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The American Dream's empty promise

Published: Thursday, Aug. 27 2015 11:57 p.m. MDT

Students from all over the state gather at the capitol to protest college tuition increases. The high cost of college has made it harder for American's to live the Students from all over the state gather at the capitol to protest college tuition increases. The high cost of college has made it harder for American's to live the "American dream." (Kristan Jacobsen, Deseret News)

Our take: Has the American dream become too far out of our reach? In recent years the American dream has been rocked as homeownership decreased and college tuition sky rocketed. Robert J. Samuelson, opinion writer for the Washington Post, explains why Americans should should stop thinking of the "dream":

"It's time to retire the American Dream –– or at least give it a long vacation. We ought to drop it from our national conversation. This would be a hardship for politicians and pundits, who use "the American Dream" as a rhetorical workhorse embodying goals embraced by almost all Americans. That’s the problem. The American Dream has become so expansive in its meaning that it stifles honest debate and harms some of the very people it is intended to help.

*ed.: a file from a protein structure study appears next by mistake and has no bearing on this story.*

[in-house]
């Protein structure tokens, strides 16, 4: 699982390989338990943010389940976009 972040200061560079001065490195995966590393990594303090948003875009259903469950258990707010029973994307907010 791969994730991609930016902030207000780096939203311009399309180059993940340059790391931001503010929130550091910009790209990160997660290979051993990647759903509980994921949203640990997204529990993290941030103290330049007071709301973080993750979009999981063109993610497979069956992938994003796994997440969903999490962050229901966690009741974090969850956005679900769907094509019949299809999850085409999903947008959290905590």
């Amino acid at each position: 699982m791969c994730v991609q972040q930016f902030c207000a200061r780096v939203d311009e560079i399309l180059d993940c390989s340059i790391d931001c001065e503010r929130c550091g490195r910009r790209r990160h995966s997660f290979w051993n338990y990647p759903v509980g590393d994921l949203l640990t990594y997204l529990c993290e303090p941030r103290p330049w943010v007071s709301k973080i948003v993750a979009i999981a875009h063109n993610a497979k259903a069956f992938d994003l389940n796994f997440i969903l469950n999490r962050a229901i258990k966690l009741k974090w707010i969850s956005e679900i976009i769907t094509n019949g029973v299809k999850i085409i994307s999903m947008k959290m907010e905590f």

Who can oppose the American Dream? No one. It captures our faith in progress, opportunity and striving. It reflects hopes for a large and stable middle class. Everyone would go to college, become a homeowner. Children would always live better than their parents.

Copyright 2015, Deseret News Publishing Company